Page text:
Hector Figueroa led a union of building service workers, but he would say his job was to advocate for all working people.

The unexpected passing of Figueroa on Thursday came as a shock. Mayor Bill de Blasio said the union leader embodied solidarity. Governor Andrew Cuomo called him a champion for working people, minorities, the poor and the voiceless.

"He's left such a mark, not only in the city, and in the state in the country really in the world," said Shirley Aldebol, assistant to the President at 32BJSEIU.

Rep. Nydia Velazquez called him a champion for working families around the country.

Figueroa was a towering figure on New York's political stage and a central character in America's modern labor movement. A native of Puerto Rico, he became one of the most influential voices in a national fight to raise the minimum wage.

He organized airport workers, negotiated contracts in multiple states along the East Coast and advocated strongly for immigrant rights.
His most recent victory: securing representation rights for thousands of farm workers across New York.

"The immigrants' rights movement would not be as strong in New York if Hector Figueroa hadn't been around planting seeds," said Ana Maria Archila, co-executive director of the Center for Popular Democracy.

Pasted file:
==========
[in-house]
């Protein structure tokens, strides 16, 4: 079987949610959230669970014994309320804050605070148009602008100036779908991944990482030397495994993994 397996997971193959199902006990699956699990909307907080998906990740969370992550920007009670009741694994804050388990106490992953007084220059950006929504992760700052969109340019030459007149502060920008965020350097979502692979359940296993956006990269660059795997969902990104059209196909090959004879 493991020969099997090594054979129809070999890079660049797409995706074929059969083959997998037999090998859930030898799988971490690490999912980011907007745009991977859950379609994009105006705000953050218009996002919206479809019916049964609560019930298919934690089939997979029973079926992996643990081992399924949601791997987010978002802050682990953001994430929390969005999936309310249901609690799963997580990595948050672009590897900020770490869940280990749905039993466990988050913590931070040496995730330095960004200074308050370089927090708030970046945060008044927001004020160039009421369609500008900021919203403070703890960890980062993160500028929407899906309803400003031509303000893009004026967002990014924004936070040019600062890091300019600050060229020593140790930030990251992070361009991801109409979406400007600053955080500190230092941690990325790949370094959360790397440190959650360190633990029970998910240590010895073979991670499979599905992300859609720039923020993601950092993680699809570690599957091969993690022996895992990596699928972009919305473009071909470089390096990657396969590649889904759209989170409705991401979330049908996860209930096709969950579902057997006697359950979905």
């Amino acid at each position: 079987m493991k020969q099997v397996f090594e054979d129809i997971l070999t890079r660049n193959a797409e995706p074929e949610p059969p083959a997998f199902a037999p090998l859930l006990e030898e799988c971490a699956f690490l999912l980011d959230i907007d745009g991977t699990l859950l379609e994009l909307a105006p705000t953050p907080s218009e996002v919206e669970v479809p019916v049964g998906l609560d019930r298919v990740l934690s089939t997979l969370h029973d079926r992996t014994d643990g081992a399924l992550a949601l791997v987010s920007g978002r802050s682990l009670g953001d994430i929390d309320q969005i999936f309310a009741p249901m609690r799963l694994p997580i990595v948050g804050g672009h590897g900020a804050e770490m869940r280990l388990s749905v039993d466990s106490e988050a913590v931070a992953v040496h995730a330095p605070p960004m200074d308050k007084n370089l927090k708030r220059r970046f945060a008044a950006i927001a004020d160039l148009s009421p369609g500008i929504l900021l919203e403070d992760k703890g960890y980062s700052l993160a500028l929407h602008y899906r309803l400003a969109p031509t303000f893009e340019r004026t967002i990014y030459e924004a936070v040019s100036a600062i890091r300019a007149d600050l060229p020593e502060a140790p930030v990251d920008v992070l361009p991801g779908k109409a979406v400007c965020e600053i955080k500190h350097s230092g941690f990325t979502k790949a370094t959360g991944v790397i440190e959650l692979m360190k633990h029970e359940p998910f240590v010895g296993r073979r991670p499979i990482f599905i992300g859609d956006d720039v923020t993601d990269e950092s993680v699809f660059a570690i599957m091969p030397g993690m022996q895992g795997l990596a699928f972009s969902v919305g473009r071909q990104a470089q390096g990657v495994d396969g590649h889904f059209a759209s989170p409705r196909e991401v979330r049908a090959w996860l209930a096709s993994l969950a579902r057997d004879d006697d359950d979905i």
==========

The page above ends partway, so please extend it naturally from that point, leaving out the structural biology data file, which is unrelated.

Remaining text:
When Hurricane Maria ravaged his hometown, Figueroa was one of the loudest voices calling out the Trump administration's failures after the storm.

"His contributions in using the platform that he had as a labor leader to talk about the incredible inequity with regards to Puerto Rico, not only after Hurricane Maria but even before that," said former City Council Speaker Melissa Mark-Viverito.

An economist by training, Figureoa's endorsement was highly sought. He successfully grew the union's membership by more than 50,000 members since taking over the helm in 2012, after a scandal toppled the previous leader.  

Figueroa leaves behind his wife Deidre, a son and a daughter. He was 57 years old.